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CHPHIGHLIGHTS NEW LAWS AFFECTING MOTORISTS

 

SACRAMENTO, Calif. – With the New Year just around the corner, the California Highway Patrol is reminding motorists of several new laws or changes to existing law that goes into effect in 2014. The following are summaries of some transportation-related laws that, unless otherwise stated, go into effect on January 1, 2014.

AMBER Alert: Expansion (AB 535, Quirk): This law requires law enforcement to request activation of the AMBER Alerts after receiving a report that a child has been taken abducted by anyone, including a custodial parent or guardian, who may cause serious bodily injury or death to the child.

Bicycles:PassingDistance(AB 1371, Bradford): This law prohibits motorists from passing a bicycle with less than three feet between any part of the vehicle and any part of the bicycle or driver. When three feet is not possible, the motor vehicle must slow to a reasonable and prudent speed and only pass when no danger is present to the bicyclist. Failing to do so can incur a fine, regardless of a collision or not. This law will go into effect September 16, 2014.

Charter Bus Carriers: Limousines: Emergency Exits (SB 109, Corbett): By January 1st, 2016, every limousine that has been modified or extended to accommodate additional passengers shall have two rear doors and one or two internally removable rear emergency windows. If such modifications occurred on or after July of 2015, these requirements apply immediately after July 1st, 2015. All new limousines manufactured after January 1st, 2015 must meet these requirements as well.

High Occupancy Vehicle Lanes (AB 266 / SB 286, Yee / Blumenfield): Together these laws extend sunset dates for low emission, zero emission vehicles to operate in high occupancy vehicle lanes (HOV) without meeting occupancy requirements to January 1, 2019.

Hit and Run: Statute of Limitations (AB 184, Gatto): This law extends the statute of limitations for hit-and-run collisions in which death or permanent, serious injury was a result. A criminal complaint may be filed within three years of the offense, or one year after the person was initially identified by law enforcement as a suspect in the commission of the offense, which ever comes later, but in no case more than six years after the offense.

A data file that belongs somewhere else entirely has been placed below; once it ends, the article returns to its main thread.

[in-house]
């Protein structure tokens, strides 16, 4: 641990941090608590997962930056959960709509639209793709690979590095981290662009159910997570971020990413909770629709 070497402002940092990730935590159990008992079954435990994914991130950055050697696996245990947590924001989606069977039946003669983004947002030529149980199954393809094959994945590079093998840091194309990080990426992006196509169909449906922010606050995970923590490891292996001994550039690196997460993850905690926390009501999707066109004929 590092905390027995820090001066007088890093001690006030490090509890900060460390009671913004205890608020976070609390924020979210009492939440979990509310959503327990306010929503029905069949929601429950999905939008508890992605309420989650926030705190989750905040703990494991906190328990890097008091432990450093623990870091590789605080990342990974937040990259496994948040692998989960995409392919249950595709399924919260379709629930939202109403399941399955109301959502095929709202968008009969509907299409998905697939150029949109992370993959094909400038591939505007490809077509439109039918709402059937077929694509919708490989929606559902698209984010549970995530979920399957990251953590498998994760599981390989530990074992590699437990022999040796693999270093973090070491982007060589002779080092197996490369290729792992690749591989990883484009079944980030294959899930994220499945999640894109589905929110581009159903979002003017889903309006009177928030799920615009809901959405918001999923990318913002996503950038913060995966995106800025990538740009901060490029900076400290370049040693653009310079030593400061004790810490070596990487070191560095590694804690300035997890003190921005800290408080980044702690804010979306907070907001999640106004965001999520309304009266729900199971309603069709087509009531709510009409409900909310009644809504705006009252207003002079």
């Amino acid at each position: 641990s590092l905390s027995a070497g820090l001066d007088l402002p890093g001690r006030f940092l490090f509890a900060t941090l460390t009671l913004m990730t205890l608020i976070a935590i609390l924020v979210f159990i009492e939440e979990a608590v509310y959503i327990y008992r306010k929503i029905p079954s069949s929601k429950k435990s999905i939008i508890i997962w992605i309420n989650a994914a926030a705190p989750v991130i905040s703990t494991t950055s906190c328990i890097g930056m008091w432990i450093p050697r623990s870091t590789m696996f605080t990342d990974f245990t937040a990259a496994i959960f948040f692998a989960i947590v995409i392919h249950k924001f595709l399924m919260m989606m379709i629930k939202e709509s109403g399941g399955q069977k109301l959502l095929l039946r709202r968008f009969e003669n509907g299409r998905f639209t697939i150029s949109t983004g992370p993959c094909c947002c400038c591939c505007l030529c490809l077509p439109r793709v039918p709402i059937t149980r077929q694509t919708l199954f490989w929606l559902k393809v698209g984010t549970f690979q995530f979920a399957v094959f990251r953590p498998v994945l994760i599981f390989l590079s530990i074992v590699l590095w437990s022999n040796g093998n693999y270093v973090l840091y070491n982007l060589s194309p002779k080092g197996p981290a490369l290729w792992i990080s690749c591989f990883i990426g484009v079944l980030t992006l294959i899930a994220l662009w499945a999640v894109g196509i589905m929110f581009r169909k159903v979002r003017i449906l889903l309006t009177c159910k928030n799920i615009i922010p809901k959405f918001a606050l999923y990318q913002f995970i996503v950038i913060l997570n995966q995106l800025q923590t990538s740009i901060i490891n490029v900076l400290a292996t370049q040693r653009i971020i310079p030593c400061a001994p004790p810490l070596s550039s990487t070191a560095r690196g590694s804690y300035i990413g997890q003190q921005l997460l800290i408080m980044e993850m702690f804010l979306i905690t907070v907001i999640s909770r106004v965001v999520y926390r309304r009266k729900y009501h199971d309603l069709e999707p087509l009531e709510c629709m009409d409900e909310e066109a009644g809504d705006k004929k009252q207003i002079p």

RegistrationFees:Vehicle Theft (AB 767, Levine): This law authorizes counties to increase registration fees by $1 for passenger vehicles and $2 for commercial vehicles to fund programs related to vehicle theft crimes in those counties.

SearchWarrants:ChemicalTests (SB 717, DeSaulnier): This amendment to current law authorizes the issuance of a search warrant to draw blood from a person in a reasonable, medically approved manner, to show that the person violated misdemeanor DUI provisions when that person has refused an officer’s request to submit to, or has failed to complete, a blood test.

This law has been operative since September 20, 2013.

Teen Drivers (SB 194, Galgiani): This law prohibits a person who is under 18 years of age from using an electronic wireless communications device to write, send, or read a text-based communication while driving, even if it is equipped with a hands-free device.

For complete information on chaptered bills enacted in 2013, please refer to the Legislative Counsel website at www.LegInfo.ca.gov.

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New Laws to Take Effect January 1 Senator Leland Yee’s Bills:

 SACRAMENTO – The first of January 2014 marks the implementation of eight laws authored by Senator Leland Yee (D-San Francisco/San Mateo). These laws cover issues ranging from open government to green technologies to access to our elections.

“The bills that were signed into law this year will make our government more transparent, better serve the needs of foster children, improve our environment, and increase access to the electoral process,” said Yee.

SB 44 will require all state websites to add a link to the Secretary of State’s voter registration page, allowing even more people to easily take part in the political process. In 2012, Yee’s SB 397 allowed online voter registration throughout California, and over 900,000 Californians have used it to register to vote or update their registration.

SB 286 extends the Green Sticker program an additional three years, which will allow plug-in hybrid cars to access HOV lanes until 2019. This will incentivize Californians to utilize new technologies, benefiting our economy while cleaning our air and further reducing our carbon footprint.